ELAVIL / AMITRIPTYLINE TABLETS 10MG

Active substance: AMITRIPTYLINE HYDROCHLORIDE

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PATIENT INFORMATION LEAFLET

ELAVIL
Amitriptyline Hydrochloride
PLEASE READ THIS LEAFLET CAREFULLY BEFORE
YOU START TAKING THIS MEDICINE
What is in your medicine?
The name of this medicine is ELAVIL. It is available in tablets
containing 10 mg and 25 mg of Amitriptyline Hydrochloride,
together with the following ingredients: Lactose, calcium
hydrogen phosphate, maize starch, micro crystalline cellulose,
colloidal anhydrous silica, stearic acid, magnesium stearate,
hydroxymethylpropylcellulose, ethylcellulose, diethyl phthalate
hydroxypropylcellulose (E463) titanium dioxide (E171).
The 10 mg tablet also contains indigo carmine (E132).
The 25 mg tablet also contains quinoline yellow (E104) and
sunset yellow (E110).
ELAVIL 10 mg tablets are round, blue, film-coated tablets,
engraved DDSA. ELAVIL 25 mg tablets are round, yellow, filmcoated tablets engraved DDSA.
Both strengths are available in packs of 100 and 500 tablets.
The manufacturer of ELAVIL tablets is:
DDSA Pharmaceuticals Ltd.,
Chatfield Road, off York Road, London SW11 3SE.
The product licence holder of ELAVIL tablets is:
Chelonia Healthcare Limited,
Boumpoulinas 11, 3rd Floor,
Nicosia, Cyprus, P.C.1060, Cyprus

What are ELAVIL tablets for?
ELAVIL belongs to a group of medicines known as the antidepressants and is used in the treatment of the symptoms of
depression, especially where sedation is required.
ELAVIL is also effective in treating bedwetting in children,
known as nocturnal enuresis.

Check before you take ELAVIL
Before taking this medicine, tell your doctor if you have ever
had any unusual or allergic reactions to Amitriptyline, or to any
of the other ingredients of ELAVIL.
If your doctor has told you that you have an intolerance to some
sugars, contact your doctor before taking this medicinal product.
Sunset yellow E110 may cause allergic reactions.
Also tell your doctor if you are pregnant, likely to become
pregnant, or are breast-feeding a baby.
Because the presence of other medical problems may affect
the use of ELAVIL, make sure to tell your doctor if you have
had any of the following:



Heart disease such as coronary artery disease, or heart
block which is a condition where the heart beats slowly
causing dizziness, tiredness, or fainting.






Liver disease.






Glaucoma (increased eyeball pressure).



Porphyria.

Epilepsy (seizures).
Urinary problems such as being unable to pass urine.
Prostate problems, especially enlargement of the
prostate.
Thyroid disease.
Mania or schizophrenia.
Phaeochromocytoma (characterised by high blood
pressure).

Also tell your doctor if you are about to receive any surgical
procedure.

Precautions while using this medicine
Although you can take these tablets with other medicines, it is
important to tell your doctor or pharmacist about all the
medicines that you are taking, whether or not they are

prescribed by your doctor or bought without a prescription from
the pharmacy or elsewhere. This is because using antidepressants together with ELAVIL may possibly increase the
effect of ELAVIL. The use of drugs known as mono-amine
oxidase inhibitors (MAOIs), for example, can increase the
effects of amitriptyline and cause an increase in body
temperature and convulsions. A minimum of 14 days should
elapse between discontinuing an MAOI and starting
amitriptyline.
The drug fluoxetine increases the effects of amitriptyline.
The use of drugs known as protease inhibitors such as ritonavir
may also increase the effects of amitriptyline.
Amitriptyline may block the blood pressure-lowering action of
the following:






Guanethidine
Debrisoquine
Bethanidine
And possibly Clonidine

Amitriptyline should not be taken with the following:









Adrenaline
Ephedrine
Isoprenaline
Noradrenaline
Phenylephrine
Phenylpropanolamine

Amiodarone and dysopyramide for irregular heart beat
Amitriptyline may cause an increase in blood pressure when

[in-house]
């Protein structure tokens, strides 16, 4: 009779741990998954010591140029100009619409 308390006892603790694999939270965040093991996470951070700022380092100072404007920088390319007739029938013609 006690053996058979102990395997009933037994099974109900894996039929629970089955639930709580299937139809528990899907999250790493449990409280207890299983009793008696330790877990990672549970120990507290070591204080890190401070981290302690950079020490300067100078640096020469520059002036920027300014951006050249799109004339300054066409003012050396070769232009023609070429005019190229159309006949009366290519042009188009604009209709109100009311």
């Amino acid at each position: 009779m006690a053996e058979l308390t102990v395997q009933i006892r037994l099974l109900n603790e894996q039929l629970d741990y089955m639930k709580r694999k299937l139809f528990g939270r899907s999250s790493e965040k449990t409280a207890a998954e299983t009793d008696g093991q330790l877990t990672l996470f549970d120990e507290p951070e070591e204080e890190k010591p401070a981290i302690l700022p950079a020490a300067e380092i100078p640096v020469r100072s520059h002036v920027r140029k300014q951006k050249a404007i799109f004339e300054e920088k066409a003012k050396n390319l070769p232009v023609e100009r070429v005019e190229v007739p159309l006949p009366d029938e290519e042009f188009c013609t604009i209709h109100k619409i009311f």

used together with the above.
Amitriptyline may increase the response to alcohol,
barbiturates and depressants of the central nervous system.
Delirium has been reported in patients taking amitriptyline with
disulfiram. Barbiturates and carbamazepine may decrease the
anti-depressant action of amitriptyline and methylphenidate
may increase the anti-depressant action.
Anti-cholinergic drugs, such as atropine when combined with
Amitriptyline may cause paralysis of the small intestine,
retention of urine, or glaucoma, especially in the elderly.
Cimetidine can reduce the breakdown of amitriptyline, which is
necessary for this drug to be removed from the body (excreted).
The anti-convulsant effect of anti-epileptic drugs such as
Primodone may be reduced when taken with amitriptyline,
whose breakdown rate will be increased.
Caution should be used if you are taking large doses of
ethchlorvynol.
If you get a bad sore throat or high fever, or become gradually
more tired and pale, or notice bruises or nose bleeds, stop
taking Amitriptyline and contact your doctor at once.
Do not abruptly stop taking ELAVIL as there may be some side
effects such as nausea, headache and weakness.

Thoughts of suicide and worsening of your depression
or anxiety disorder
If you are depressed and/or have anxiety disorders you can
sometimes have thoughts of harming of killing yourself. These
may be increased when first starting antidepressants, since
these medicines all take time to work, usually about two weeks
but sometimes longer.
You may be more likely to think like this:



If you have previously had thoughts about killing or
harming yourself.



If you are a young adult. Information from clinical trial
studies has shown an increased risk of suicidal behaviour
in adults aged less than 25 years with psychiatric
conditions who were treated with an anti-depressant.

If you have thoughts of harming or killing yourself at any time,
contact your doctor or go to a hospital straight away.
You may find it helpful to tell a relative or close friend that
you are depressed or have an anxiety disorder and ask them to
read this leaflet. You might ask them to tell you if they think

your depression or anxiety is getting worse, or if they are
worried about changes in your behaviour.

in which they were given to you so that the medicine can be
identified by the doctor or pharmacist at the hospital.

Effects on ability to drive and use machinery

The symptoms of overdose are abnormal heartbeats,
palpitations, dilated pupils, drowsiness, a drop in body
temperature and convulsions (seizures).

As Amitriptyline may impair your alertness, any activity made
hazardous by diminished alertness, such as driving motorised
vehicles or using machinery, should be avoided.
Amitriptyline will also enhance the effects of alcohol. It is
therefore inadvisable to drive or operate machinery.

Use in pregnancy and lactation
The safety of Amitriptyline for use during pregnancy and
lactation has not been established. Amitriptyline is not
recommended during pregnancy especially during the first and